General in the hot seat at Marikana inquiry

Major General Charl Annandale says he was called to Marikana to deal with the escalating violence.

FILE: Members of the police's tactical response team on standby at Lonmin's Marikana Mine. Picture: Taurai Maduna/EWN.

RUSTENBURG - A policeman involved in the Marikana operation told The Farlam Commission of Inquiry on Monday he was asked to deploy more officers from the National Intervention Unit as the violence escalated last year.

Major General Charl Annandale testified at the inquiry about his involvement at the police operation during the unprotected miners' strike in August 2012.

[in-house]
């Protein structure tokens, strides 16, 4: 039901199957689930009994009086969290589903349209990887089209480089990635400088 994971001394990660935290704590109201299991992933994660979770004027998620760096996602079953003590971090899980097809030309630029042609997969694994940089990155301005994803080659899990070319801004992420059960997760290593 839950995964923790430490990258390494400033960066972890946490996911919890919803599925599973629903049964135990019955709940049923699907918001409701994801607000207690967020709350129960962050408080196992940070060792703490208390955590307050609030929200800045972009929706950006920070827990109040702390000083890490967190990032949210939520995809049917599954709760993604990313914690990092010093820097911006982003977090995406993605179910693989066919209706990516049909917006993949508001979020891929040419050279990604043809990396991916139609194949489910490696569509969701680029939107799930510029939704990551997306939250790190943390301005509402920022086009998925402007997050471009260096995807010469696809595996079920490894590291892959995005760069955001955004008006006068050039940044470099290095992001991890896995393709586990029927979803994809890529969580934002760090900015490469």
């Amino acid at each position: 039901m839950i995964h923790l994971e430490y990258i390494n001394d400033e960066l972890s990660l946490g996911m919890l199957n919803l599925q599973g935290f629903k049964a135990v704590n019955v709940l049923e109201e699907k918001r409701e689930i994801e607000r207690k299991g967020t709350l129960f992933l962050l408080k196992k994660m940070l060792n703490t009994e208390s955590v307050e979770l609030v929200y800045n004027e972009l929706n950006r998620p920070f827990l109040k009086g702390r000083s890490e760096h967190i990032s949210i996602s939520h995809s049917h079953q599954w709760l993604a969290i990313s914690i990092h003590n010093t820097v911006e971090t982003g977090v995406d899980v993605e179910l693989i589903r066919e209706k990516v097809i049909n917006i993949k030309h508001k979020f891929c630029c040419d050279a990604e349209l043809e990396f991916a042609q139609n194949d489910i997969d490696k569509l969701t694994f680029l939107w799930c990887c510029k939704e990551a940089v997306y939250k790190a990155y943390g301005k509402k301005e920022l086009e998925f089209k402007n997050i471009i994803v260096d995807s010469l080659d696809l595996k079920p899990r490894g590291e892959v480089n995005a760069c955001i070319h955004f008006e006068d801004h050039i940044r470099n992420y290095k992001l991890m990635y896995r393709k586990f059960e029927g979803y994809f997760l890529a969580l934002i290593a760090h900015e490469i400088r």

The inquiry is probing if police were justified in using live ammunition to disperse the protesting miners.

Thirty four workers were killed and dozens of others injured on 16 August.

Annandale said he decided to make his way to the mining town of Marikana after he heard that two police officers and three protesters were killed before the shooting.

He said he was in charge of mobilising members from the National Intervention Unit, which is when he realised that the violence was escalating at a rapid rate.

The General said by 15 August, 750 officers from various units were deployed to the area to stabilise the situation.

National Police Commissioner Riah Phiyega was expected to return to the inquiry at a later stage for further cross-examination.

She will be grilled on the police's conduct in the days leading up to the shooting that shocked the world.